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As negotiations drag along, CSN Houston's future is in jeopardy

After months of little carriage in Houston, Comcast Sportsnet Houston may struggle to survive, a Rockets source says.

Bob Levey

When the Rockets and Astros finished a deal to launch a regional sports network late in 2010, it was hailed as a great development for the two teams. Both could parlay the exclusive coverage into big contracts with distributors, and, at least according to estimates based on deals across the country, the subscriber fees could dwarf what the teams had made with Fox Sports.

Now, as the network has yet to secure carriage with any distributors outside of Comcast, the prospects are not so strong. David Barron of the Houston Chronicle reported Friday that the network might not get deals done until as late as 2015, nearly three years after the launch of the network. However, the outlook might even be worse than that. In response to that story, a Rockets source indicated that CSN Houston might not last that long. In fact, he noted that without a deal with the majority of carriers in the next year, the network might go under for good.

The Rockets and Astros made a big gamble by agreeing to launch a network without a plan for full carriage in the area, and that gamble has bit them back. The network has played up the I Want CSN Houston petition, but without serious subscriber losses to Comcast, the carriers have no reason to succumb to CSN Houston's demands. To this point, any losses to Comcast have been marginal at best.

With so little leverage in the talks, CSN Houston has struggled to overcome the many barriers to a deal. For one, there is the issue of subscriber fees. CSN Houston is seeking $3.40 per subscriber, but the carriers are unwilling to go that high. YES Network, by comparison, charges carriers $2.99 per subscriber to carry all Nets and Yankees games.

However, the subscriber fees are at least negotiable while there are other issues that may present a bigger hurdle to resolving this conflict. As carriers try to shift towards a model that has customers pay a la carte, Dish, U-verse, and Suddenlink are trying to push CSN Houston to a sports tier that includes channels such as MLB Network, NFL Network, and the like. CSN Houston would like to be broadcast to all subscribers over a five state area, but carriers complain that such a deal unfairly forces uninterested fans in other states to pay for a service they aren't interested in.

Relegation to a sports tier, the Rockets source said, would make the profits margins the Rockets and Astros aimed for "completely unfeasible." Unfortunately for the network, as was discussed earlier, the carriers have little incentive to back off their demands for a sports tier. Until Dish and the other carriers start losing customers to Comcast, they aren't going to feel the need to pay millions in subscriber fees. And, to this point, they haven't.

It is worth noting that in all of this doom and despair, the Rockets represent the greatest hope for a positive resolution to this conflict. In January and February of 2012, MSG and Time Warner Cable were locked in a dispute that kept 2.8 million viewers from watching the Knicks. The Knicks were stumbling, beat up, and irrelevant, and after falling to 8-15 with a loss on February 3rd to the Celtics, interest in the team had seemed to hit an all-time low. There was hope for a deal between TWC and MSG, but the uproar to make a deal happen had yet to appear.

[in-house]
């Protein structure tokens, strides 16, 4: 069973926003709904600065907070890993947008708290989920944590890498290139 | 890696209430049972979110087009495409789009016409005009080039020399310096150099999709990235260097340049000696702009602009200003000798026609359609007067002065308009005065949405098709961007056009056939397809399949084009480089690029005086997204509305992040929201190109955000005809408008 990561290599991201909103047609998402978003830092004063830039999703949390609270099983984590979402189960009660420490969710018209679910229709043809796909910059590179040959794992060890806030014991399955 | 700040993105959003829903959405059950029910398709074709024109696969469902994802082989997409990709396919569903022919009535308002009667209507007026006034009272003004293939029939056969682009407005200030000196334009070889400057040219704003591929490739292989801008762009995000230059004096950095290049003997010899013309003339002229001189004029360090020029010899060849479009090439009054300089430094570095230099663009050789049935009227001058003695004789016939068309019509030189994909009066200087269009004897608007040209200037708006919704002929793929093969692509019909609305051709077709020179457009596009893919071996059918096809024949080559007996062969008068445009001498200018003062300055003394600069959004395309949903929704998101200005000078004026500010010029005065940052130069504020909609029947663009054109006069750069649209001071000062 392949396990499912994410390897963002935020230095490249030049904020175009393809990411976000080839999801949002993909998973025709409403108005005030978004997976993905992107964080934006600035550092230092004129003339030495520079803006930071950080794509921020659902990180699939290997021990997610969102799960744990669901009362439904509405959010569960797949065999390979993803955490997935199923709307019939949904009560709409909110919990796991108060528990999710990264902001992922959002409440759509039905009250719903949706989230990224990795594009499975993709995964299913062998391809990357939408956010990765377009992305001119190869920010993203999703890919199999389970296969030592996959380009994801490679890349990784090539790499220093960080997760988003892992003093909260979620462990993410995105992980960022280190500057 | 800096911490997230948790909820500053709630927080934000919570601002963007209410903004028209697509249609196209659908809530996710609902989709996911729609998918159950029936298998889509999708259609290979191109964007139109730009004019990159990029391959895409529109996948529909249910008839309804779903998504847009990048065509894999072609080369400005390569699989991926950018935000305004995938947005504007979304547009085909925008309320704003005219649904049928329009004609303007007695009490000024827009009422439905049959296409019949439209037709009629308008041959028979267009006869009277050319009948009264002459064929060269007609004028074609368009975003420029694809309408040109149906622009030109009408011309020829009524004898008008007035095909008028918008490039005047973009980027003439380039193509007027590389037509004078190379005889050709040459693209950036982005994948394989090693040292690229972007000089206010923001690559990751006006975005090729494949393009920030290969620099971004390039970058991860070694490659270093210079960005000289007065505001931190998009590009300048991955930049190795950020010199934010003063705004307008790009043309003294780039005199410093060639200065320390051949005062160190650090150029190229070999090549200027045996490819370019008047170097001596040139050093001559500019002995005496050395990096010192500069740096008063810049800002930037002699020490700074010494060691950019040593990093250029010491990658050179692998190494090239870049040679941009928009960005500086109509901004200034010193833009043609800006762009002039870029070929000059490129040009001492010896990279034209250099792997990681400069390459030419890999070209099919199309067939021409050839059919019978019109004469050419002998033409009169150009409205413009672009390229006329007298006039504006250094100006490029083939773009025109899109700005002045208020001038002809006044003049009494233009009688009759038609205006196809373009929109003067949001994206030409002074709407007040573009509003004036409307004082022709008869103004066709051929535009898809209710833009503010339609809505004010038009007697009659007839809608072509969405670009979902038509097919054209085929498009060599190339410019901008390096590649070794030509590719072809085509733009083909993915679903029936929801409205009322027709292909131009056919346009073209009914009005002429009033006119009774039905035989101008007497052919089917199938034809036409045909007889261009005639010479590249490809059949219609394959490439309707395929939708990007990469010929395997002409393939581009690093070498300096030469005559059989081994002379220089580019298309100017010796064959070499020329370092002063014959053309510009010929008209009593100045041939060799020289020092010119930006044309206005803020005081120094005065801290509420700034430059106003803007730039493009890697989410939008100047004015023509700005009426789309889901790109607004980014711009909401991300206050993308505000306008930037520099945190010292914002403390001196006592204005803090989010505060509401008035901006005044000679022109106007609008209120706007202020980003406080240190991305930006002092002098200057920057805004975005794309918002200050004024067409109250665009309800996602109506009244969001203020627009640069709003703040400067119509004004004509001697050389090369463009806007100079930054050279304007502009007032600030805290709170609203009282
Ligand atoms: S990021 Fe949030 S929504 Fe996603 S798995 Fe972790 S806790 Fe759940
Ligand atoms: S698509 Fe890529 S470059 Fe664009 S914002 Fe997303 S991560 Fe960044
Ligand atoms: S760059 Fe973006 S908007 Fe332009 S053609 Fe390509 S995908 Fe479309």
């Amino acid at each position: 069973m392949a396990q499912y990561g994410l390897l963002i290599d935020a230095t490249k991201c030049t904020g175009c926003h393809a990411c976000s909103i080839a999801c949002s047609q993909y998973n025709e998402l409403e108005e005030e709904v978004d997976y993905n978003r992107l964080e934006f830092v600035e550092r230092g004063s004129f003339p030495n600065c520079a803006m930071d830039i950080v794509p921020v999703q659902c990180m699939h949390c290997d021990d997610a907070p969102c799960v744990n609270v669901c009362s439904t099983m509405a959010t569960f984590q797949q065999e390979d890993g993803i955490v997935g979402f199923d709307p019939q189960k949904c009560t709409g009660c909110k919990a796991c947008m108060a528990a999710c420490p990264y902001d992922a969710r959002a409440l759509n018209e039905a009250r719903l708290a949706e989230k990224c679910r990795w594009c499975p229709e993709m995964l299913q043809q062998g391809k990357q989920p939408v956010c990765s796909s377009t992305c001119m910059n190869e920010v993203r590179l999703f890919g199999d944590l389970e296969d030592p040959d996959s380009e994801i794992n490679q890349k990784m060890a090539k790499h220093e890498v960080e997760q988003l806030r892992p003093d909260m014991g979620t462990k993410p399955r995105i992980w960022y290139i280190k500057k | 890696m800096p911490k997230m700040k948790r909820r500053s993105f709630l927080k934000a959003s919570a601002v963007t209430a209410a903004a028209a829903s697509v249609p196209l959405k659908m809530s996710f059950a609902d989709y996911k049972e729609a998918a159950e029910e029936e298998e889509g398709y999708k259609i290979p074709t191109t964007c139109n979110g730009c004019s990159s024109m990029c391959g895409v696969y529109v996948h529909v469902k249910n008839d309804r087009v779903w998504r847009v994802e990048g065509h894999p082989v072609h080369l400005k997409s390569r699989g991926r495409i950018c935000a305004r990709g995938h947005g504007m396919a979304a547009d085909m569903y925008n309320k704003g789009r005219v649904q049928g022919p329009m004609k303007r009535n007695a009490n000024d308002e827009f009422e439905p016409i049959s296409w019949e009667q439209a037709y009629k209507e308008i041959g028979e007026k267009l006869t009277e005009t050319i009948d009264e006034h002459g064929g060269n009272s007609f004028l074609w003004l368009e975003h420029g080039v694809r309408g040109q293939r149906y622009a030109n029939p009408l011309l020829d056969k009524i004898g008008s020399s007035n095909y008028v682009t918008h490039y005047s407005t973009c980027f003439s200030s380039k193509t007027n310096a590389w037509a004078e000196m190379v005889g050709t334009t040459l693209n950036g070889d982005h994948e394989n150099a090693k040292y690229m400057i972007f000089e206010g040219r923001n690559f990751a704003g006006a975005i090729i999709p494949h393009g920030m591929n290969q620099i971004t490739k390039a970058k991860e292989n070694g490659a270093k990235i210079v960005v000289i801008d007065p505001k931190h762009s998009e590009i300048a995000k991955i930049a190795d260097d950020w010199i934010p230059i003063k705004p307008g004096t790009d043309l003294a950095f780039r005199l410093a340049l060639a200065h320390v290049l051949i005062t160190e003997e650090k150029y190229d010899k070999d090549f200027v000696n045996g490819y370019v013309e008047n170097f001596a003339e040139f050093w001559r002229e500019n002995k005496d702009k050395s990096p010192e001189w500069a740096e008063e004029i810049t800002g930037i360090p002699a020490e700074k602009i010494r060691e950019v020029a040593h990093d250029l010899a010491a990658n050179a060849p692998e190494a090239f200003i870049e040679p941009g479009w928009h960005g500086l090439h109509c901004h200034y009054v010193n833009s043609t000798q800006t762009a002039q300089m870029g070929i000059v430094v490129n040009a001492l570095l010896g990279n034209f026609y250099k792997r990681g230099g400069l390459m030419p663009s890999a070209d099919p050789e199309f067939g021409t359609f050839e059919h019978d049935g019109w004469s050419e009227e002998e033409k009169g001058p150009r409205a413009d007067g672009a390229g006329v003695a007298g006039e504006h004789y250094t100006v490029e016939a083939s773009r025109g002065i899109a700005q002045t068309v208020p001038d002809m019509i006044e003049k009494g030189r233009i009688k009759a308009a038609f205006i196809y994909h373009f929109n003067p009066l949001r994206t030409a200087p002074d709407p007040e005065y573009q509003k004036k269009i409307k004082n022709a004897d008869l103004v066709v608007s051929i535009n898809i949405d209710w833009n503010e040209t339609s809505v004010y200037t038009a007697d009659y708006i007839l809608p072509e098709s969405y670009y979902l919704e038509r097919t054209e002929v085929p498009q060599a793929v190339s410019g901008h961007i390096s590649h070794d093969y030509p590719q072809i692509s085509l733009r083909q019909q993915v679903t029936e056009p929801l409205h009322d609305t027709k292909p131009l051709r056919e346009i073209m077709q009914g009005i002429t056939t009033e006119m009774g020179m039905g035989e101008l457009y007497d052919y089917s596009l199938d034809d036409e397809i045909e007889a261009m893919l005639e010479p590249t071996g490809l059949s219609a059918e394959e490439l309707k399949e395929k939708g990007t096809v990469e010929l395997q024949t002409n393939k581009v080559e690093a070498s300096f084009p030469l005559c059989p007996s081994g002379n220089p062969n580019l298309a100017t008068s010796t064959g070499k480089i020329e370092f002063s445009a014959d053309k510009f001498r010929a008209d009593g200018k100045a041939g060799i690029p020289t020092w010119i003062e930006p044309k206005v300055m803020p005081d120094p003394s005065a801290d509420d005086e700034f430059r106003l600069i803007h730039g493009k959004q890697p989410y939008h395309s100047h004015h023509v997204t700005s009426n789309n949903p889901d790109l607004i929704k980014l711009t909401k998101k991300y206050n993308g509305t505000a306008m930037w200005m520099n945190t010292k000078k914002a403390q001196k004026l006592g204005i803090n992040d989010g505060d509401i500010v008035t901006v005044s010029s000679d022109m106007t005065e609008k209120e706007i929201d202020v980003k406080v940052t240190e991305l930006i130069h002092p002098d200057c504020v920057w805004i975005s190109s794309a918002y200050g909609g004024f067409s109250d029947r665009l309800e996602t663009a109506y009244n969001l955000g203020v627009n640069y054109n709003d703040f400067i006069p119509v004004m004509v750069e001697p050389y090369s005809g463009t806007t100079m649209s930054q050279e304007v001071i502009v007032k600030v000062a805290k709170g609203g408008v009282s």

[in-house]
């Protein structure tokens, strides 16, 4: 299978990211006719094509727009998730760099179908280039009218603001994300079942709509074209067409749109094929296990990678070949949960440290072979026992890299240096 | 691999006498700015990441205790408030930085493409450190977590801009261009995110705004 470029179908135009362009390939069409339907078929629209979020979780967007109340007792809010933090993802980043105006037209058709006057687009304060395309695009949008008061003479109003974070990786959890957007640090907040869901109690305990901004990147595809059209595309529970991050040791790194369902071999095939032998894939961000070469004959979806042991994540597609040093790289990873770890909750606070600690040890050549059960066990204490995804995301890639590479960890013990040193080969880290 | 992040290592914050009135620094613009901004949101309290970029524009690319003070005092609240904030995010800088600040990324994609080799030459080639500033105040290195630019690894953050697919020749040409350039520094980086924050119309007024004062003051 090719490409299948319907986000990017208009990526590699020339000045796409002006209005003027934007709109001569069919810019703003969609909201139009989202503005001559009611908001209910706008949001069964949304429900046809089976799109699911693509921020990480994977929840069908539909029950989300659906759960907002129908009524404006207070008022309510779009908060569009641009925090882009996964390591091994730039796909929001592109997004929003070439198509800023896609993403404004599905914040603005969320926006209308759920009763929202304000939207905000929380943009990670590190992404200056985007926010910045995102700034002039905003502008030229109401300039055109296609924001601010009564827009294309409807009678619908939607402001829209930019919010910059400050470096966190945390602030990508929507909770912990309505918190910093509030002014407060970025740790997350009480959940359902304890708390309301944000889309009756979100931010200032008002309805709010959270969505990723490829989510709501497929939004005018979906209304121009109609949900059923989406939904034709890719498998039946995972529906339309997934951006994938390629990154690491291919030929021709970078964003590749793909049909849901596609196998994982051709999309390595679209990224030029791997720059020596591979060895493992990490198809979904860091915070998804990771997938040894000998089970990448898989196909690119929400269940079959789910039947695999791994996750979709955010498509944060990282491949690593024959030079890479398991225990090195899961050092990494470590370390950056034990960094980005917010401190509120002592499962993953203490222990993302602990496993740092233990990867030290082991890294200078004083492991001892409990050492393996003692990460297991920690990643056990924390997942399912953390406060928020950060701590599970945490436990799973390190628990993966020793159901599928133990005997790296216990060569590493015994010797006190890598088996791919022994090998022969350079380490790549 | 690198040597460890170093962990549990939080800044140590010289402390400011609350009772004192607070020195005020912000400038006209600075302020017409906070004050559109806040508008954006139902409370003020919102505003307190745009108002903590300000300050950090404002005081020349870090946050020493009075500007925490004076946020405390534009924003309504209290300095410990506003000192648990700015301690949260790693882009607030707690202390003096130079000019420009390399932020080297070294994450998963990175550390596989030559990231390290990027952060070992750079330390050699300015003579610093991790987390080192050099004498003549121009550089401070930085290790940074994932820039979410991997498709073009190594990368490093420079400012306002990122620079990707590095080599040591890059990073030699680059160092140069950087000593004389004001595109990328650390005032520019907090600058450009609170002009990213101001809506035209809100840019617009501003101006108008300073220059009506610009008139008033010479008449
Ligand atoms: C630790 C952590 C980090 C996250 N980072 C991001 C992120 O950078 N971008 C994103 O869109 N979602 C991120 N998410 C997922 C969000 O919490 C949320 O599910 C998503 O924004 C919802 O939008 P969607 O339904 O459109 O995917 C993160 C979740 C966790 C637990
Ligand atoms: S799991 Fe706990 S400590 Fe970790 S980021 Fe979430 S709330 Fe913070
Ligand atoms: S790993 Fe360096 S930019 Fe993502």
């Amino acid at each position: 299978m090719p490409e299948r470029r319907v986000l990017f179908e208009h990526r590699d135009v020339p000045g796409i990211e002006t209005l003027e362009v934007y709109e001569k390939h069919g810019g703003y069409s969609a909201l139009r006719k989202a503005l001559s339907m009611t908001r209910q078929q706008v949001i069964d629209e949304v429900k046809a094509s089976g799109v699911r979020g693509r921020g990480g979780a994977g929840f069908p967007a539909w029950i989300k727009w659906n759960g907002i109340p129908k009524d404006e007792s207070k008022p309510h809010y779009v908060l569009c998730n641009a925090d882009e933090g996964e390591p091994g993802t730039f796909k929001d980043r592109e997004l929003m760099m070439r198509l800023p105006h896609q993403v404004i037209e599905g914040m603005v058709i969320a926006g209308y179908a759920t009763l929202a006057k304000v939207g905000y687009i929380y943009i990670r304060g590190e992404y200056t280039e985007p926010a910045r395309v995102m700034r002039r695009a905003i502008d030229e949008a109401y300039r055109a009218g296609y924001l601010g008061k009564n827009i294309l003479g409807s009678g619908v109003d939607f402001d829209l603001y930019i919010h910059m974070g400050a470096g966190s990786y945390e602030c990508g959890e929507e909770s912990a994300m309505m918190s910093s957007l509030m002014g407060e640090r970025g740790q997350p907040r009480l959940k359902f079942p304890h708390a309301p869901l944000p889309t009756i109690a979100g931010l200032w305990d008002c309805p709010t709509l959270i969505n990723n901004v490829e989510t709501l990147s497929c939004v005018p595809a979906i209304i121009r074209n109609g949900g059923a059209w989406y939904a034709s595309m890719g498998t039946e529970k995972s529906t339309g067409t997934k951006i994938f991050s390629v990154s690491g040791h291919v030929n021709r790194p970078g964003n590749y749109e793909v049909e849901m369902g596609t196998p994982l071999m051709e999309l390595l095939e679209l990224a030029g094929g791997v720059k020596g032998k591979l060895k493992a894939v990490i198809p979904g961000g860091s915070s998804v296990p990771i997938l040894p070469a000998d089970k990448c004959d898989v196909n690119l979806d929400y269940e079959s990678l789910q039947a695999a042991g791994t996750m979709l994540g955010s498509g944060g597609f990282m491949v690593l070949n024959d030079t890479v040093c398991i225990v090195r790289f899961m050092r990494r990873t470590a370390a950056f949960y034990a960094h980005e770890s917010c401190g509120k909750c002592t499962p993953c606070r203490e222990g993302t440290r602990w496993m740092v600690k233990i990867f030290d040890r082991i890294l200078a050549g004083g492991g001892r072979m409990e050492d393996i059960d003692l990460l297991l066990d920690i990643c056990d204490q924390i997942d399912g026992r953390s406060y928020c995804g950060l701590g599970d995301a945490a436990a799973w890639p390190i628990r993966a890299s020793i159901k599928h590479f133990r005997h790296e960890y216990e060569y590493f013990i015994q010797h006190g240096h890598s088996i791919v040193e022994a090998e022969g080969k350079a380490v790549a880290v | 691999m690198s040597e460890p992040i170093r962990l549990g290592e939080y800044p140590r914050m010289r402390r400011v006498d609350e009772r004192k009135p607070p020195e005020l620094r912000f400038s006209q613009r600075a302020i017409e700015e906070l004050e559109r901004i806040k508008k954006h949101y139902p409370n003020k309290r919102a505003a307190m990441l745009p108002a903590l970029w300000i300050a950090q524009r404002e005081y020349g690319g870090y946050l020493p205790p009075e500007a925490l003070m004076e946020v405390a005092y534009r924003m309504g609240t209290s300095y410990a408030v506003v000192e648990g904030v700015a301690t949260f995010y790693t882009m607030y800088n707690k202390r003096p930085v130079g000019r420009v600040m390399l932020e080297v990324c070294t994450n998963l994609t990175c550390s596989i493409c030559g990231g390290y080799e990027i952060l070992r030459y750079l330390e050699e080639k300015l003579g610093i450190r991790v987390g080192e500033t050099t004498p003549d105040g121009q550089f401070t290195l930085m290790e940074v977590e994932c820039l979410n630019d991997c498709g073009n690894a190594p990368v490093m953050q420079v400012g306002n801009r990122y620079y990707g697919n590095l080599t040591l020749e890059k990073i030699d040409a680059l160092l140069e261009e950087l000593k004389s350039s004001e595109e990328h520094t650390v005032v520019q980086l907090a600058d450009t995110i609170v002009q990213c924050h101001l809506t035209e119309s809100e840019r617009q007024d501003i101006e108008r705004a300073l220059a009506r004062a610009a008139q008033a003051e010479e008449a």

Enter Jeremy Lin.

In the next week, Lin ignited the New York fan base with five straight 20+ point performances in his first five games, capped off by a 38 point game on national television against the Lakers. Knicks fans wanted to see the team again, and after coming under tremendous pressure to get a deal done, TWC and MSG got together and ended the conflict in time to see a Friday night contest less than two weeks after Lin's first start.

Houston is not New York in terms of fervent viewership, but the same phenomenon could happen if the Rockets return to contention in 2013. Right now, the Astros are headed for a third straight hundred loss season, and their fanbase of the team is steadily shrinking. In November, however, the Rockets, with James Harden and Dwight Howard leading the way, will take the Toyota Center court in a season that could see them challenging for a title.

Could that pressure be enough to see a budge on the carriers' side? Rockets fans can hope so. A full season without coverage wouldn't be the only loss. Without a deal, Houston fans could lose the best sports media presence the city has ever seen.

CSN Houston has brought the Rockets and Astros dedicated, round-the-clock coverage with production quality so far superior to that of FS Houston. They have hired a tremendous cast of commentators and announcers (even you, Bill), and have provided outstanding programming to a city that in the past only received gameday coverage on FS Houston.

Looking at the fantasy of lucrative distribution contracts and outstanding team coverage a few years ago, the Astros and Rockets had to be licking their chops at the possibility of launching CSN Houston. However, perhaps in their haste to get in on the RSN action, they rushed the process, failing to outline a path for full carriage before switching over. That lack of foresight might prove to be a colossal mistake.

In just the last few months, they have had not one, but two cash-calls to investors to infuse funds into the network. The Rockets' ownership structure is pretty simple, but the Astros, with some 40 minority owners in addition to Jim Crane, present some issues. How many more cash-calls can the investors take before a push to dismantle CSN Houston and return to Fox Sports begins? Could CSN Houston run out of money?

Nobody wants to talk about it, but the clock may be ticking on CSN Houston.

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